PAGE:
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  • FDA Approves Tazverik for Advanced Epithelioid Sarcoma in Patients Aged 16 Years & Older

    On Jan. 23, 2020, the U.S. Food and Drug Administration (FDA) granted accelerated approval to Tazverik (tazemetostat) for the treatment of adults and pediatric patients aged 16 years and older with metastatic or locally advanced epithelioid sarcoma not eligible for complete resection. Epithelioid sarcoma is a rare sub-type of soft tissue sarcoma that often occurs in young adults.

    Tazverik blocks activity of the EZH2 methyltransferase, which may help keep the cancer cells from growing.

    Read FDA announcement.

    Posted 1/24/2020


  • GAO Report Calls for More Oversight of 340B Hospital Eligibility

    A recent report from the Government Accountability Office (GAO) published Jan. 10, 2020, calls on the Health Resources and Services Administration (HRSA) to improve processes to reasonably assure that participating non-governmental hospitals meet 340B Drug Pricing Program eligibility requirements.

    The 340 Drug Pricing Program (340B Program) is administered by the U.S. Department of Health and Human Services' (HHS) Health Resources and Services Administration (HRSA). Under the 340B Program, certain hospitals and other qualified entities that care for many low-income and uninsured individuals receive discounted prices on outpatient drugs from drug manufacturers. About two-thirds of hospitals participating in the 340B Program (approximately 1,700) are non-governmental hospitals (i.e., private, nonprofit hospitals).

    The GAO makes several recommendations for achieving greater oversight of hospital eligibility. Among these, the report recommends that HRSA:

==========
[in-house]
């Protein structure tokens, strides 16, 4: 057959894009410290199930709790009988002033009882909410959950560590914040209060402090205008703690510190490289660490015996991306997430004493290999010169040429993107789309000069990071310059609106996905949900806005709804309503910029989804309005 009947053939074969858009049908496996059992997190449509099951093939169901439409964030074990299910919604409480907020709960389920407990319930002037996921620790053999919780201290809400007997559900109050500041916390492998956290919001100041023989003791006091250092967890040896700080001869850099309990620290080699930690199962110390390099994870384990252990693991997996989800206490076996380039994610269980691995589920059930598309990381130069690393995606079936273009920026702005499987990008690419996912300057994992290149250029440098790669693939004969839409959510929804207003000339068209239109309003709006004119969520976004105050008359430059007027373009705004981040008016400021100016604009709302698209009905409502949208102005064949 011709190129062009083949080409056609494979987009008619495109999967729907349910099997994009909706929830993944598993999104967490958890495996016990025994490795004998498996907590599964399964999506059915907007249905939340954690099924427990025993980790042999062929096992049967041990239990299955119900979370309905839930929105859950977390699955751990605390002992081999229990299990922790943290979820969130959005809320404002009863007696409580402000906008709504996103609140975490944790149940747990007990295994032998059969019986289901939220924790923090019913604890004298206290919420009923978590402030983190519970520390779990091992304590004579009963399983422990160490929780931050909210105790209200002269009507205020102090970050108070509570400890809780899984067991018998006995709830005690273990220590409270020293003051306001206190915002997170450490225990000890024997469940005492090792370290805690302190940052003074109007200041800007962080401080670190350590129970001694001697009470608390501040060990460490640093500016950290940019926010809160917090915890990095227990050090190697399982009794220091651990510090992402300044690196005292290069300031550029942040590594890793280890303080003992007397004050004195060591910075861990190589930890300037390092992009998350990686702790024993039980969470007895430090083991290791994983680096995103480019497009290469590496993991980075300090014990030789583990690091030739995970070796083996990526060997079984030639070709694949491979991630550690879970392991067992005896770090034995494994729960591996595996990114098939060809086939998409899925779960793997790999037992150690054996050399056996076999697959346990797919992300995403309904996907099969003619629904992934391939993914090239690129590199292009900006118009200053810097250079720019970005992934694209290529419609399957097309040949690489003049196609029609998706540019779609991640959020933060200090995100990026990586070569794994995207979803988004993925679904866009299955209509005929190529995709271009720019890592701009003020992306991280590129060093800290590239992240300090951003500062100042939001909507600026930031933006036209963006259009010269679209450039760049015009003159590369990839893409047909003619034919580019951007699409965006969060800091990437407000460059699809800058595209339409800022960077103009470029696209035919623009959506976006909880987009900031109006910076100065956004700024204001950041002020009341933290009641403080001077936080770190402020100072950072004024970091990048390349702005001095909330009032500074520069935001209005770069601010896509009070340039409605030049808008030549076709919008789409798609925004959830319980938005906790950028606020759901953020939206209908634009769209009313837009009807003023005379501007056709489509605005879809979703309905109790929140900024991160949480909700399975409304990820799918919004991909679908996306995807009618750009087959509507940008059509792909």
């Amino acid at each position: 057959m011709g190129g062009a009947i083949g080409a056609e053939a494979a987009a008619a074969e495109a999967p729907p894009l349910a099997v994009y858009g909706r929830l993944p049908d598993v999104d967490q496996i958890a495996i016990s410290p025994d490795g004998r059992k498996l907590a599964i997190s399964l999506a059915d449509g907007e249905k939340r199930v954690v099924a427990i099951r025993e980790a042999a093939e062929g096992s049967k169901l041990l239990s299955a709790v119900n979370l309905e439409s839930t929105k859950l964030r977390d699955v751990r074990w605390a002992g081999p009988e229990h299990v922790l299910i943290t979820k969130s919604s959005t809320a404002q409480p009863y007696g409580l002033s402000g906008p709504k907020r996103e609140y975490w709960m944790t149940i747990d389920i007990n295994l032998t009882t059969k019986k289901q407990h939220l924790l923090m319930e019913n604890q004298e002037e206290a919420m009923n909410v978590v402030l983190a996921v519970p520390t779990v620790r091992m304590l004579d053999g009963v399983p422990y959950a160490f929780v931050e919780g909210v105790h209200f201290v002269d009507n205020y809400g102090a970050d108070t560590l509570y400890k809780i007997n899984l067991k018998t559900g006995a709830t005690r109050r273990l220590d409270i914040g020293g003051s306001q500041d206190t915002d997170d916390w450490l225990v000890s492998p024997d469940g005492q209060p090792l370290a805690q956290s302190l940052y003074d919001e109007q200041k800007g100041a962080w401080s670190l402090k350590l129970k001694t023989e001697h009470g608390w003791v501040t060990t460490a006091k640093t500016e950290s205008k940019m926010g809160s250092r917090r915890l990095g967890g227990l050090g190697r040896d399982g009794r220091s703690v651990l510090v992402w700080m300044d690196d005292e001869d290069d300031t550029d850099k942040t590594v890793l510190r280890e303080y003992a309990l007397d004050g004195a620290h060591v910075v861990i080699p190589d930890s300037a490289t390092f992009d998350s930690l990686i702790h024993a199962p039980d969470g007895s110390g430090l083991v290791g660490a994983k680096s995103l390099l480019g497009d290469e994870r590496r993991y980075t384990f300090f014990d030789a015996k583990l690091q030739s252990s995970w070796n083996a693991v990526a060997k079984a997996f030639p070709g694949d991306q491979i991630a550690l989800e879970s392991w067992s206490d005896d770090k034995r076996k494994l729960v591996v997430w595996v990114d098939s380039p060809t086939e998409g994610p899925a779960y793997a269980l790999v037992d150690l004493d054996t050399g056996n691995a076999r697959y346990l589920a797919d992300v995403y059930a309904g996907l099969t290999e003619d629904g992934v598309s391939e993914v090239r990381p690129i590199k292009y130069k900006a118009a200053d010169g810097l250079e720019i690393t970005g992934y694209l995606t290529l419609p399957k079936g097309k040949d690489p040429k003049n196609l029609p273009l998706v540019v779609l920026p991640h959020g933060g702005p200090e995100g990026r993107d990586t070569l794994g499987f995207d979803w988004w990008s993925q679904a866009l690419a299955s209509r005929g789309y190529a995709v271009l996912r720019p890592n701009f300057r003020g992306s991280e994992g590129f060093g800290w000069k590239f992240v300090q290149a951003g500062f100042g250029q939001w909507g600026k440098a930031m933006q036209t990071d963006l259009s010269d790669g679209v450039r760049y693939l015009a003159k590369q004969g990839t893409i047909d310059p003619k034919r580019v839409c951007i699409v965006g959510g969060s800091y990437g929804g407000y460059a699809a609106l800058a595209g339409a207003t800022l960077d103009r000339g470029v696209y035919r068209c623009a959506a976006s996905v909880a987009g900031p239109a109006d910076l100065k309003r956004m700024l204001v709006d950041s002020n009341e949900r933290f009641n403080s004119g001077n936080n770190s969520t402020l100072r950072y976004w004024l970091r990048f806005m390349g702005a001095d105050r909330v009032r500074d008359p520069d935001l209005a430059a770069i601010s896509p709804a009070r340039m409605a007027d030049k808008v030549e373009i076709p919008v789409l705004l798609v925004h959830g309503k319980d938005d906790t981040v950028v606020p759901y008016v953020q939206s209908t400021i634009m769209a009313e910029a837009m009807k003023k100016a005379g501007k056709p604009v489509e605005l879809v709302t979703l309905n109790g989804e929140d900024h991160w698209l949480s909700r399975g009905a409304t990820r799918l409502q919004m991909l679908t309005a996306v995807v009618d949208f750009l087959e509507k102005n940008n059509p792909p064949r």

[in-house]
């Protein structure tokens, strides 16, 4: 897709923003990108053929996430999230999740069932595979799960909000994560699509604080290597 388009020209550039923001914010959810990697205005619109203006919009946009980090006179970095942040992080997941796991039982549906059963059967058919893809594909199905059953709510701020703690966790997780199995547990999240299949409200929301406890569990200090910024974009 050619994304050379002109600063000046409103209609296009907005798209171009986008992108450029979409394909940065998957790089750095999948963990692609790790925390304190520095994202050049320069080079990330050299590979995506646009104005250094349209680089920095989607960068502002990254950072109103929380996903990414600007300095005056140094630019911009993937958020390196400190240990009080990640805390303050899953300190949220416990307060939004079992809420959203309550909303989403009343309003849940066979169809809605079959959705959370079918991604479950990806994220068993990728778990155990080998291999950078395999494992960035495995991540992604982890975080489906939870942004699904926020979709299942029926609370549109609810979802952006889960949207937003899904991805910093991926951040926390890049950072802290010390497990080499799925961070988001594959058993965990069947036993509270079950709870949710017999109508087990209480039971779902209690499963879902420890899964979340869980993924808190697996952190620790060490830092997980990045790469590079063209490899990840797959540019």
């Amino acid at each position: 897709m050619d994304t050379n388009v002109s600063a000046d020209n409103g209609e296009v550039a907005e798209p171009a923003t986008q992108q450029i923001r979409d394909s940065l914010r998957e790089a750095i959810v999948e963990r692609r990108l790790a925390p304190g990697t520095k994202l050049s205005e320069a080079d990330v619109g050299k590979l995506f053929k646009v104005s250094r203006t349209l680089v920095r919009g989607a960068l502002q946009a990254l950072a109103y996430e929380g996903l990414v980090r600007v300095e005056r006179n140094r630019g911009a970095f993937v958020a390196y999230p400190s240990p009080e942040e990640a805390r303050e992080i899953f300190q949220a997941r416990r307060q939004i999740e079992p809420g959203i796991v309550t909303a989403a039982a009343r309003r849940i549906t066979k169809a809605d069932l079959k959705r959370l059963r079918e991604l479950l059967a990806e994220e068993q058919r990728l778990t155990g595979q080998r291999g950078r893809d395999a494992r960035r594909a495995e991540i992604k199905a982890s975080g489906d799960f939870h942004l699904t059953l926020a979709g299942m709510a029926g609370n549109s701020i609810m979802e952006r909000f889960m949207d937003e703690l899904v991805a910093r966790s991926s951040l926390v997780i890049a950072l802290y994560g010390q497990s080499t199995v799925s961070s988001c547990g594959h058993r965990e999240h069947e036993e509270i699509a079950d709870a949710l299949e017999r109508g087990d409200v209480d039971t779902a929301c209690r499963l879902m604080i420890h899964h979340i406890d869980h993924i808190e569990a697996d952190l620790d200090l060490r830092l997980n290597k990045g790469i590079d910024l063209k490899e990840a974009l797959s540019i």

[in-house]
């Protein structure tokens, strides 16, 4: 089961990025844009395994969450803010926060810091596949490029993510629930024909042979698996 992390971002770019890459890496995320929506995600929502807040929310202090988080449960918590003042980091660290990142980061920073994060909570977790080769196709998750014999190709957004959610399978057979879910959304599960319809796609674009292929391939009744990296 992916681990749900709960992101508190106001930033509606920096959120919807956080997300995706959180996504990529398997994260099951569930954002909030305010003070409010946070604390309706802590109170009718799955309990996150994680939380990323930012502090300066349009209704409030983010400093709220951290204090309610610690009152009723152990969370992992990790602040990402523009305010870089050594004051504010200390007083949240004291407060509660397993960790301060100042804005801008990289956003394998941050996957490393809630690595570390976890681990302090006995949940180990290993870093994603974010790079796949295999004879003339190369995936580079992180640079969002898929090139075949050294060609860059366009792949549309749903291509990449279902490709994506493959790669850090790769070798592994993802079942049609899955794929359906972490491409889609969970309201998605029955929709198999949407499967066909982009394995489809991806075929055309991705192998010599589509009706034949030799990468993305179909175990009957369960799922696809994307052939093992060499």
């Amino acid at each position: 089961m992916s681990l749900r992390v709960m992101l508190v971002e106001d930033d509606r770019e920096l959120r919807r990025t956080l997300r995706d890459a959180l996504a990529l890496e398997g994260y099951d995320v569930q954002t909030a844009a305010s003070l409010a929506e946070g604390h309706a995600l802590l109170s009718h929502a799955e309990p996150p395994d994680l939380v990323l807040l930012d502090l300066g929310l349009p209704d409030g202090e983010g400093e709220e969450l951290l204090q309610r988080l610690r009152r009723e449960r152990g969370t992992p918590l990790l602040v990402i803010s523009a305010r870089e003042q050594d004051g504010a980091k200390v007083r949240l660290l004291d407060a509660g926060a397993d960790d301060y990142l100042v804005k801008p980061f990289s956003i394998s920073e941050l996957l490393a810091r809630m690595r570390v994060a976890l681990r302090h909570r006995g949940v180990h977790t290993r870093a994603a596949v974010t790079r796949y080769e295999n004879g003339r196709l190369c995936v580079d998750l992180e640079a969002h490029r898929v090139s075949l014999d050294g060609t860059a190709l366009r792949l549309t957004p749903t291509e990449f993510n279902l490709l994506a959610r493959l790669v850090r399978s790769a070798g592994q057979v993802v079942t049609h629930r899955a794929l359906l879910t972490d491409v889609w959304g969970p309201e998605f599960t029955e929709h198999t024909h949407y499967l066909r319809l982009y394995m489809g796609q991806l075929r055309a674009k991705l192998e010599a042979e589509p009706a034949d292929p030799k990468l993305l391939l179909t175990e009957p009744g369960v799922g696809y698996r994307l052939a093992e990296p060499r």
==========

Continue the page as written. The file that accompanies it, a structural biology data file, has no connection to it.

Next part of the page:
• Implement a process to verify that all non-governmental hospitals have contracts in place, including throughout hospitals’ audit periods;
    • Amend its contract reviews to include an assessment of whether contracts meet statutory requirements;
    • Provide better guidance on contract reviews.

    HHS agreed with all of the GAO’s recommendations except the recommendation to implement a process to verify that all non-governmental hospitals have contracts in place. HHS says that HRSA does not have the resources to carry out the recommended verification process and it would over-burden the agency.

    Read the full report.
    Read GAO recommendations.



  • Update to ASCO/CAP Guideline on ER and PgR Testing in Breast Cancer

    On Jan. 13, an updated guideline for estrogen and progesterone receptor (ER/PgR) testing in breast cancer was released jointly by the College of American Pathologists (CAP) and the American Society of Clinical Oncology (ASCO). The updated guideline reaffirms much of the original guidance and includes more specific recommendations for handling and reporting cases with low ER expression. The updated guideline was posted as online early release to the Archives of Pathology & Laboratory Medicine (Jan. 13, 2020, doi: 10.5858/arpa.2019-0904-SA).

    A CAP press release highlights the following changes:
    "Cases with 1-10% of cells staining for ER expression will now be reported as ER-low positive. Pathology reports for these cases should include a recommended comment that acknowledges the more limited data on endocrine responsiveness in this group. Also in such cases, pathologists should report the status of internal controls, with a special comment for specimens that lack internal positive controls."

    The CAP press release also notes that the new guideline more clearly recommends that:
    ". . . ER be tested in cases of newly diagnosed DCIS (without invasion) to help estimate potential benefit of endocrine therapy to reduce the risk of a future breast cancer event. But, specifically, PgR testing in DCIS is optional."

    Read the CAP press release.
    Access the updated Estrogen and Progesterone Receptor Testing in Breast Cancer guideline

    Posted 1/14/2020



  • FDA Approves Avapritinib for GIST Subset

    On Jan. 9, 2020, the U.S. Food and Drug Administration (FDA) announced approval of avapritinib (Ayvakit) for the treatment of adults with unresectable or metastatic gastrointestinal stromal tumor (GIST) – harboring a platelet-derived growth factor receptor alpha (PDGFRA) exon 18 mutation. This approval includes GIST that harbors a PDGFRA D842V mutation, which is the most common exon 18 mutation. Ayvakit is a kinase inhibitor, meaning it blocks a type of enzyme called a kinase and helps keep the cancer cells from growing.

    Read the FDA approval announcement.

    Posted 1/9/2020.


  • ACS Report Finds Largest One-Year Drop in Cancer Deaths